Mass testing scenarios prompt whopping financial projections.
Health insurers have started to push back against payment requirements for COVID-19 testing. This can be seen both in the debate by insurers about what their specific obligations are and by active lobbying to change their legislative and regulatory requirements.
Some insurers will not cover tests for asymptomatic patients, saying that testing in these cases in unnecessary. Blue Cross of Idaho, for example, released a policy effective June 10, 2020, which states “PCR testing for COVID-19 in asymptomatic individuals is not clinically appropriate and therefore not medically necessary” in certain settings and situations.
Danielle Sloane, an attorney with Bass, Berry and Sims, spoke with the COVID-19 STAT Intelligence Briefings Service about the questions insurers are posing.
Medical necessity will put COVID-19 testing payment to the test, says Danielle Sloane of Bass, Berry and Sims. (Photo used with permission.)
“There are still some questions, particularly in healthcare facility settings where they want to test their workers, or employers who just want to test their employees before they bring them back to work,” Sloane said. “Is that medically necessary testing—and is it even health insurance-covered testing—because are you doing it more for the individual’s health or to protect the people who are around that person, to protect the facility and the other patients and the workers?”
Why: Broad Coverage Requirements of FFCRA and CARES at Issue
The Families First Coronavirus Response Act (FFCRA), signed into law on March 18, 2020, requires insurers to pay for diagnostic SARS-CoV-2 testing at no cost to the beneficiary. This reduced the cost of diagnostic COVID-19 testing for those with health insurance, increasing the likelihood that they would seek out testing.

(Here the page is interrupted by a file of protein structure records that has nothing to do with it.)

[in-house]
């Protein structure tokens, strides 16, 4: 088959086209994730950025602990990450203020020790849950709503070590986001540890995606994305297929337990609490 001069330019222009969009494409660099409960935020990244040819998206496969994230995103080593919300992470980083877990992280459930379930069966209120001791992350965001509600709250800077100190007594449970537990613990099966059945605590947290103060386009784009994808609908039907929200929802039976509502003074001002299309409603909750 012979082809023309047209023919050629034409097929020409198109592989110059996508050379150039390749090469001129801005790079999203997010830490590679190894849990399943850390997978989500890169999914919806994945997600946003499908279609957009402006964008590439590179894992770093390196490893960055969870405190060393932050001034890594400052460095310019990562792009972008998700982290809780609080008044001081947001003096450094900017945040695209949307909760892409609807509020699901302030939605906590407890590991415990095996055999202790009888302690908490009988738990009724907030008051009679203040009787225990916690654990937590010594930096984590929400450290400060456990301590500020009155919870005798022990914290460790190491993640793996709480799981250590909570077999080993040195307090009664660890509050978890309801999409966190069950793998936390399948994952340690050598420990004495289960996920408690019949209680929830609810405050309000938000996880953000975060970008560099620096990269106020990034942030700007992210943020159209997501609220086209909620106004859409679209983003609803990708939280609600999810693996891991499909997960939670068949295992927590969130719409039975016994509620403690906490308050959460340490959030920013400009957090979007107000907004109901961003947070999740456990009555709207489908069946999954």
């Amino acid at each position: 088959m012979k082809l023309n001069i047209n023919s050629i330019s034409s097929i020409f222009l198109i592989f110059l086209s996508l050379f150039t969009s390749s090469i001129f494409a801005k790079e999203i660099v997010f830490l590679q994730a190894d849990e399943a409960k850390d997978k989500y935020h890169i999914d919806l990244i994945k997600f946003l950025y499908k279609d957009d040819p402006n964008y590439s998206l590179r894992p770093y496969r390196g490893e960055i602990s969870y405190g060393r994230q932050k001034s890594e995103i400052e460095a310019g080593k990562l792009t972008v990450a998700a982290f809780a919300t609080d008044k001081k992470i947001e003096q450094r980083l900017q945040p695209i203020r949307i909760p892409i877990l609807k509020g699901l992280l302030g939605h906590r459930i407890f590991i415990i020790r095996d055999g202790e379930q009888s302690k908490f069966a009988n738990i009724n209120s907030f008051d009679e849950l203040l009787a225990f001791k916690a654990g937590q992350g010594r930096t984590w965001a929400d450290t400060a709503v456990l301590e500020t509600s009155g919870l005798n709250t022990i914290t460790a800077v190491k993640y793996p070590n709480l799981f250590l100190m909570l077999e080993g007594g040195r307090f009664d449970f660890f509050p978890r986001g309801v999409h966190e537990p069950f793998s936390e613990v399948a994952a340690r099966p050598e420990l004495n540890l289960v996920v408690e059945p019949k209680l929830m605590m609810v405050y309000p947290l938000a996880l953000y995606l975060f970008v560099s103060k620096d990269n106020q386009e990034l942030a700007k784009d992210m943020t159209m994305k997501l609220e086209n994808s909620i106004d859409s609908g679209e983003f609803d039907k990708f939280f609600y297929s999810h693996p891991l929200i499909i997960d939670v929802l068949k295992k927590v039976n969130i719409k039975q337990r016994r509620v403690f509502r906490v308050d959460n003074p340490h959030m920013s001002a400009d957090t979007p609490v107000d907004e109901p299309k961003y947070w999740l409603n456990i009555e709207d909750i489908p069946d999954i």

The Coronavirus Aid, Relief, and Economic Security (CARES) Act, which was passed shortly afterward on March 27, 2020, broadened the COVID-19 testing coverage requirements for insurers.
An interview with Loren Adler, Associate Director of the USC-Brookings Schaeffer Initiative for Health Policy, published at Bloomberg Law, gives a better sense of just how broad: “Insurers under the CARES law must either pay the negotiated in-network rate or, if the test provider isn’t in the insurer’s network, the listed cash price. Insurers have to pay for out-of-network services with no cost-sharing as well,” the article states.
COVID-19 Cost Modeling Projects Potential Exposure
According to a recent POLITICO article, multiple sources have reported that America’s Health Insurance Plans (AHIP) and the Blue Cross Blue Shield Association, among other private insurers, have expressed concern about being required to pay for unreliable tests and have lobbied for more restrictions on which tests insurers will cover.
The AHIP even published an extensive COVID-19 test cost modeling report. In it is a range of potential costs associated with outpatient (diagnostic and antibody) testing. Some highlights in the analyses of Wakely Consulting Group include: